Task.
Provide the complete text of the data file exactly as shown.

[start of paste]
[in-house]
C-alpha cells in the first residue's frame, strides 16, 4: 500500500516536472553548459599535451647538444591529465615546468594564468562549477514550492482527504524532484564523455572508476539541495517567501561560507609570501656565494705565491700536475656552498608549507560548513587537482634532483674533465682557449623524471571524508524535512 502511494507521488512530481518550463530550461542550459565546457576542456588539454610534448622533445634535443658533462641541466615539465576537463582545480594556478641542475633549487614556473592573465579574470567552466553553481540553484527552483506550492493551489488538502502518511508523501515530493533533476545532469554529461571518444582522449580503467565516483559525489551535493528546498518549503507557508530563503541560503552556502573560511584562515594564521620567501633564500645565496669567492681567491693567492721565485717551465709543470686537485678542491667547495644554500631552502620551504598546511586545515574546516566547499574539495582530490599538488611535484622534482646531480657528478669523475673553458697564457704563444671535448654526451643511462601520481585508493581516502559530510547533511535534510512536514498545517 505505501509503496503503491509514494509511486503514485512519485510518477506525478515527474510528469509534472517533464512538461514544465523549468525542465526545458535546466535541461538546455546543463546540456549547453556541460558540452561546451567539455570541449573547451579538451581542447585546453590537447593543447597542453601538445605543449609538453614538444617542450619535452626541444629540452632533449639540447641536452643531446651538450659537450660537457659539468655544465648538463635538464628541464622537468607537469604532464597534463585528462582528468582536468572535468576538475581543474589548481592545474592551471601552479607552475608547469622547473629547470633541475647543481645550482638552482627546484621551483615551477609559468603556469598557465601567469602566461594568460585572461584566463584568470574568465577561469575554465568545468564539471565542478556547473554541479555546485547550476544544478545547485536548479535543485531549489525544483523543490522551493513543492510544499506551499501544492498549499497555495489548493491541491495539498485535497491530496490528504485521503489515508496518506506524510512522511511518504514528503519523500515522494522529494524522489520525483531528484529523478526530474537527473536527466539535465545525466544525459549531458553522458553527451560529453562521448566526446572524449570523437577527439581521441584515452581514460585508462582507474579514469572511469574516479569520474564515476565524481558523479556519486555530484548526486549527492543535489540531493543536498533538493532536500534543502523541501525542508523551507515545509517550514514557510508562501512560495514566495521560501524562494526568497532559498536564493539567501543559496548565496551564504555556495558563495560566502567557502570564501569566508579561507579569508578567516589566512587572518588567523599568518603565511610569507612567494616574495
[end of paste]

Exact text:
[in-house]
C-alpha cells in the first residue's frame, strides 16, 4: 500500500516536472553548459599535451647538444591529465615546468594564468562549477514550492482527504524532484564523455572508476539541495517567501561560507609570501656565494705565491700536475656552498608549507560548513587537482634532483674533465682557449623524471571524508524535512 502511494507521488512530481518550463530550461542550459565546457576542456588539454610534448622533445634535443658533462641541466615539465576537463582545480594556478641542475633549487614556473592573465579574470567552466553553481540553484527552483506550492493551489488538502502518511508523501515530493533533476545532469554529461571518444582522449580503467565516483559525489551535493528546498518549503507557508530563503541560503552556502573560511584562515594564521620567501633564500645565496669567492681567491693567492721565485717551465709543470686537485678542491667547495644554500631552502620551504598546511586545515574546516566547499574539495582530490599538488611535484622534482646531480657528478669523475673553458697564457704563444671535448654526451643511462601520481585508493581516502559530510547533511535534510512536514498545517 505505501509503496503503491509514494509511486503514485512519485510518477506525478515527474510528469509534472517533464512538461514544465523549468525542465526545458535546466535541461538546455546543463546540456549547453556541460558540452561546451567539455570541449573547451579538451581542447585546453590537447593543447597542453601538445605543449609538453614538444617542450619535452626541444629540452632533449639540447641536452643531446651538450659537450660537457659539468655544465648538463635538464628541464622537468607537469604532464597534463585528462582528468582536468572535468576538475581543474589548481592545474592551471601552479607552475608547469622547473629547470633541475647543481645550482638552482627546484621551483615551477609559468603556469598557465601567469602566461594568460585572461584566463584568470574568465577561469575554465568545468564539471565542478556547473554541479555546485547550476544544478545547485536548479535543485531549489525544483523543490522551493513543492510544499506551499501544492498549499497555495489548493491541491495539498485535497491530496490528504485521503489515508496518506506524510512522511511518504514528503519523500515522494522529494524522489520525483531528484529523478526530474537527473536527466539535465545525466544525459549531458553522458553527451560529453562521448566526446572524449570523437577527439581521441584515452581514460585508462582507474579514469572511469574516479569520474564515476565524481558523479556519486555530484548526486549527492543535489540531493543536498533538493532536500534543502523541501525542508523551507515545509517550514514557510508562501512560495514566495521560501524562494526568497532559498536564493539567501543559496548565496551564504555556495558563495560566502567557502570564501569566508579561507579569508578567516589566512587572518588567523599568518603565511610569507612567494616574495